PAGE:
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Med Image Anal. 2014 Dec;18(8):1361-76. doi: 10.1016/j.media.2014.04.011. Epub 2014 Apr 26.

Data-driven estimation of cardiac electrical diffusivity from 12-lead ECG signals.

Author information

1
Siemens Corporate Technology, Imaging and Computer Vision, Princeton, NJ, USA; Computer Aided Medical Procedures, Technische Universität München, Germany.
2
Siemens Corporate Technology, Imaging and Computer Vision, Princeton, NJ, USA. Electronic address: tommaso.mansi@siemens.com.
3
Siemens Corporate Technology, Imaging and Computer Vision, Princeton, NJ, USA; Pattern Recognition Lab, Friedrich-Alexander-Universität Erlangen-Nürnberg, Germany.
4
Siemens Corporate Technology, Imaging and Computer Vision, Princeton, NJ, USA.
5
Heidelberg University Hospital, Heidelberg, Germany.
6
Computer Aided Medical Procedures, Technische Universität München, Germany.

Abstract

Diagnosis and treatment of dilated cardiomyopathy (DCM) is challenging due to a large variety of causes and disease stages. Computational models of cardiac electrophysiology (EP) can be used to improve the assessment and prognosis of DCM, plan therapies and predict their outcome, but require personalization. In this work, we present a data-driven approach to estimate the electrical diffusivity parameter of an EP model from standard 12-lead electrocardiograms (ECG). An efficient forward model based on a mono-domain, phenomenological Lattice-Boltzmann model of cardiac EP, and a boundary element-based mapping of potentials to the body surface is employed. The electrical diffusivity of myocardium, left ventricle and right ventricle endocardium is then estimated using polynomial regression which takes as input the QRS duration and electrical axis. After validating the forward model, we computed 9500 EP simulations on 19 different DCM patients in just under three seconds each to learn the regression model. Using this database, we quantify the intrinsic uncertainty of electrical diffusion for given ECG features and show in a leave-one-patient-out cross-validation that the regression method is able to predict myocardium diffusion within the uncertainty range. Finally, our approach is tested on the 19 cases using their clinical ECG. 84% of them could be personalized using our method, yielding mean prediction errors of 18.7ms for the QRS duration and 6.5° for the electrical axis, both values being within clinical acceptability. By providing an estimate of diffusion parameters from readily available clinical data, our data-driven approach could therefore constitute a first calibration step toward a more complete personalization of cardiac EP.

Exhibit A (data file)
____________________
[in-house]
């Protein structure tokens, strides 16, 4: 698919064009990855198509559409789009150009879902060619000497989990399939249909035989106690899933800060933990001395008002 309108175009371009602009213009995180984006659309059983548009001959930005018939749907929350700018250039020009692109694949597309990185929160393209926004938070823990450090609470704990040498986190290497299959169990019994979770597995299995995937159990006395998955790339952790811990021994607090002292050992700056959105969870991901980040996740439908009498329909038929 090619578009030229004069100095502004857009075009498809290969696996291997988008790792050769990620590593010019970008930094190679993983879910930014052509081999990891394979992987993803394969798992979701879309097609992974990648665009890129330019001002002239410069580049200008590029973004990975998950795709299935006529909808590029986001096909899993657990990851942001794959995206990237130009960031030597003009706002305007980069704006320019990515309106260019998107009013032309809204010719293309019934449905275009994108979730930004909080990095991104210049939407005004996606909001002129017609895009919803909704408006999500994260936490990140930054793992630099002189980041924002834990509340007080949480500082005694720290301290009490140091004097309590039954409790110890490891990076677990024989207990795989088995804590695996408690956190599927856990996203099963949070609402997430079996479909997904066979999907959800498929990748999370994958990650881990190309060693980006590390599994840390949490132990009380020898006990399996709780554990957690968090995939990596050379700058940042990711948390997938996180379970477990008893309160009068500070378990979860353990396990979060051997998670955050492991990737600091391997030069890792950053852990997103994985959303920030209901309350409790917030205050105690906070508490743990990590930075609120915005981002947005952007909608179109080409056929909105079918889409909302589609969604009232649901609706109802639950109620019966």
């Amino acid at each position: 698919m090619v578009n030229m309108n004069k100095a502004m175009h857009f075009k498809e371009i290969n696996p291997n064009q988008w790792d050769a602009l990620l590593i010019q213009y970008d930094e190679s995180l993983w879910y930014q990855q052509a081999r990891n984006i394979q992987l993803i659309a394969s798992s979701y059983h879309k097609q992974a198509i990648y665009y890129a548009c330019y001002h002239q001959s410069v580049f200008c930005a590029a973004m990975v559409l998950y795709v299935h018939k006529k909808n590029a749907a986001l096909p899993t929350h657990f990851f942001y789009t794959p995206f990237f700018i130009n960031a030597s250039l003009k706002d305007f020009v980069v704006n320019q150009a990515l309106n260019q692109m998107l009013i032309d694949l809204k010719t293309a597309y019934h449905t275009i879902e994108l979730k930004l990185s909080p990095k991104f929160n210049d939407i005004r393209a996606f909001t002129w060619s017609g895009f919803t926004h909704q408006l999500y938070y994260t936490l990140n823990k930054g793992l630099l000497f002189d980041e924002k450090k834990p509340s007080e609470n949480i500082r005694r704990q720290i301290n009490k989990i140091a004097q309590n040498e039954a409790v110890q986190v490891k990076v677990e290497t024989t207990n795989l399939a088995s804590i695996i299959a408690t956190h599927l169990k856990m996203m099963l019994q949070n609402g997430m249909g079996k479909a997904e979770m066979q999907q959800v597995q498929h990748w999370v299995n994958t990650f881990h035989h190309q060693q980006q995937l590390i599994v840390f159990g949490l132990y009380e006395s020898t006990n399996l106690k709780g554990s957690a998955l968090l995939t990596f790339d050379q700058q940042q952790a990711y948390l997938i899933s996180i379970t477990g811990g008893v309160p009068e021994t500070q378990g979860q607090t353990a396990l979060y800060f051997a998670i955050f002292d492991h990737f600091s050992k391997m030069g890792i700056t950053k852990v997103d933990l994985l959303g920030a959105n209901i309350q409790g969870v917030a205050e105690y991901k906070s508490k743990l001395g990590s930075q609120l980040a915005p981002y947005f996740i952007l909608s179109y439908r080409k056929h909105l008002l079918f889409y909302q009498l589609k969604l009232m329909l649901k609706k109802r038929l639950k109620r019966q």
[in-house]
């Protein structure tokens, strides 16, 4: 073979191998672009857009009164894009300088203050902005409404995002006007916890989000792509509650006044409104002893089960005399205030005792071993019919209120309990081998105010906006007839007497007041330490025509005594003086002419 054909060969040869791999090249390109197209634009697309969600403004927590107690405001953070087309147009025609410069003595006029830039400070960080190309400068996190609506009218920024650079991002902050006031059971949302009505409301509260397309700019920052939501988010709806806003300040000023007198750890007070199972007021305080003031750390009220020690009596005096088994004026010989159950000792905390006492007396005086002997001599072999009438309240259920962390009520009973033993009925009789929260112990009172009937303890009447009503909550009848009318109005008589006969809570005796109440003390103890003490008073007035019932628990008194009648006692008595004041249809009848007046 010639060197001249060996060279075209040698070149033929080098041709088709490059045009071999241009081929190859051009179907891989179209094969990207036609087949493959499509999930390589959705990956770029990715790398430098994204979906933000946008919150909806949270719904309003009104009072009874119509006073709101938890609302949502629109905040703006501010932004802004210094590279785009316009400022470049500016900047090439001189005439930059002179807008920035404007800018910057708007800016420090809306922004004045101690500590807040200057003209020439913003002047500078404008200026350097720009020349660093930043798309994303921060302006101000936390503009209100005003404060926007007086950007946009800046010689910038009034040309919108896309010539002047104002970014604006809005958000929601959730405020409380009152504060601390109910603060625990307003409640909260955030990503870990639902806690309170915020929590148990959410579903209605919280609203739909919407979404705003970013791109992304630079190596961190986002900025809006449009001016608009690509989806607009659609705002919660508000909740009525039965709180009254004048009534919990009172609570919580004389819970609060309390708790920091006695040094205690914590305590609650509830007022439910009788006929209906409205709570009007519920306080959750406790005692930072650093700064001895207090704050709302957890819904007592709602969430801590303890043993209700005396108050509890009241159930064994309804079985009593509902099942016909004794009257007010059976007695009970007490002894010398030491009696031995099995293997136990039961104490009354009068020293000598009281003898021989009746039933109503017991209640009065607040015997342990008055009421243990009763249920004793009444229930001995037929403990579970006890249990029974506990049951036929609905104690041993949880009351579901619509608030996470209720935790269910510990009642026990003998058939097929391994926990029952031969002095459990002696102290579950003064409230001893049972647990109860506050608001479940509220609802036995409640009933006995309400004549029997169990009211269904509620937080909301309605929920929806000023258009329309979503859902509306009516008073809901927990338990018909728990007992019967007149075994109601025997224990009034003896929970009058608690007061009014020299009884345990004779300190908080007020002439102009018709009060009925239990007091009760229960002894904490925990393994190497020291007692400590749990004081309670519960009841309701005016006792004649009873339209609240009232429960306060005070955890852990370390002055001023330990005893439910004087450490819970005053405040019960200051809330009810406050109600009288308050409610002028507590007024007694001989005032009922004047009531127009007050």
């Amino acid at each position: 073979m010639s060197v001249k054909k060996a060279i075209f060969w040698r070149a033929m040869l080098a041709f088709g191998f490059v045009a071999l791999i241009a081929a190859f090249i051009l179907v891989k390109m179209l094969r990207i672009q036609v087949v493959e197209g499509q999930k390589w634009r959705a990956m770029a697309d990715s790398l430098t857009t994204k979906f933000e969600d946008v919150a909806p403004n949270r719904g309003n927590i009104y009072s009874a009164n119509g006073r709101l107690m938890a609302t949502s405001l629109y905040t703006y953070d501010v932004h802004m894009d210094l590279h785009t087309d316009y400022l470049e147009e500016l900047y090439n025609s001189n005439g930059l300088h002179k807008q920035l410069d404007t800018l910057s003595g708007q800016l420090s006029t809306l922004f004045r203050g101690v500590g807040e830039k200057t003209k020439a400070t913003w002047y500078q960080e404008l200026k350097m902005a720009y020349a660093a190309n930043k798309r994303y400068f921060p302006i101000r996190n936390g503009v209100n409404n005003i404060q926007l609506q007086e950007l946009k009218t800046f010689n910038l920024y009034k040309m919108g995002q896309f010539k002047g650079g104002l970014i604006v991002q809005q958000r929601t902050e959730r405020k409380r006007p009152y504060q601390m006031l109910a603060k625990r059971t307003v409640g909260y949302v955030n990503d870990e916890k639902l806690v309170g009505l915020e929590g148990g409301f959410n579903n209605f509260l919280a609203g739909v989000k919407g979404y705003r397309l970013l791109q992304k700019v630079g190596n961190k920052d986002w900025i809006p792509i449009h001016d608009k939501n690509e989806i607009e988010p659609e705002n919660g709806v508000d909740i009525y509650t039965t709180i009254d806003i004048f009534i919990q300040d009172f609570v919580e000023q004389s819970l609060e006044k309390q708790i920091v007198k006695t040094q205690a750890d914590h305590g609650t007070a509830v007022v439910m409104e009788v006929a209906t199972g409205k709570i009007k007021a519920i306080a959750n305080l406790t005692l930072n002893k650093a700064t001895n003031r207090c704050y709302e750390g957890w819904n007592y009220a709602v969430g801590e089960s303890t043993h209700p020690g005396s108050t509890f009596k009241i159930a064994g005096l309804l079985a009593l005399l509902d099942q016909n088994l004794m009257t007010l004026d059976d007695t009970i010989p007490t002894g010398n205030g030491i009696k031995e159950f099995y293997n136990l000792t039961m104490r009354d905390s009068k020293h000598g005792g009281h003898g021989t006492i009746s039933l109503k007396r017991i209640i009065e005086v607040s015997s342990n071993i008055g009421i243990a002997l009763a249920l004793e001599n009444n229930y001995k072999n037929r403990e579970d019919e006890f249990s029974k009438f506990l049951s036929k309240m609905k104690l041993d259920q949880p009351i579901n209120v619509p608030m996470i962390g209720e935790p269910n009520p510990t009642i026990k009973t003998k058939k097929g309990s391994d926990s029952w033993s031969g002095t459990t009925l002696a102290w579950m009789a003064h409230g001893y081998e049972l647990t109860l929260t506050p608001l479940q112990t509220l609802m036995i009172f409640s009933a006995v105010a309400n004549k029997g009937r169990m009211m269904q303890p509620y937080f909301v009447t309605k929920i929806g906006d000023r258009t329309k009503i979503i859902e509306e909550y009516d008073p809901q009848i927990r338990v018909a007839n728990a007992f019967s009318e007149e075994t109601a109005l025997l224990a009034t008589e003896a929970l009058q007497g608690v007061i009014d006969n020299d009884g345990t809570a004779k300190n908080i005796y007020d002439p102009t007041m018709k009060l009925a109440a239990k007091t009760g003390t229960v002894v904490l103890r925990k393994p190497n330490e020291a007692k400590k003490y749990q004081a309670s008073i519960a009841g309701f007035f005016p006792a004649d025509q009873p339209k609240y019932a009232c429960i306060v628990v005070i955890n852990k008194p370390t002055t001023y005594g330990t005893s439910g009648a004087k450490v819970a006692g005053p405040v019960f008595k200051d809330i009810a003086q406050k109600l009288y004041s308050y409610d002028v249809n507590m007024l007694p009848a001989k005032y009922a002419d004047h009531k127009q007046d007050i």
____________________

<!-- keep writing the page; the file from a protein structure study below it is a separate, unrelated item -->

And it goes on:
KEYWORDS:

Cardiac electrophysiology; Electrocardiogram; Lattice-Boltzmann method; Statistical learning; Uncertainty quantification

PMID:
24857832
DOI:
10.1016/j.media.2014.04.011
[Indexed for MEDLINE]

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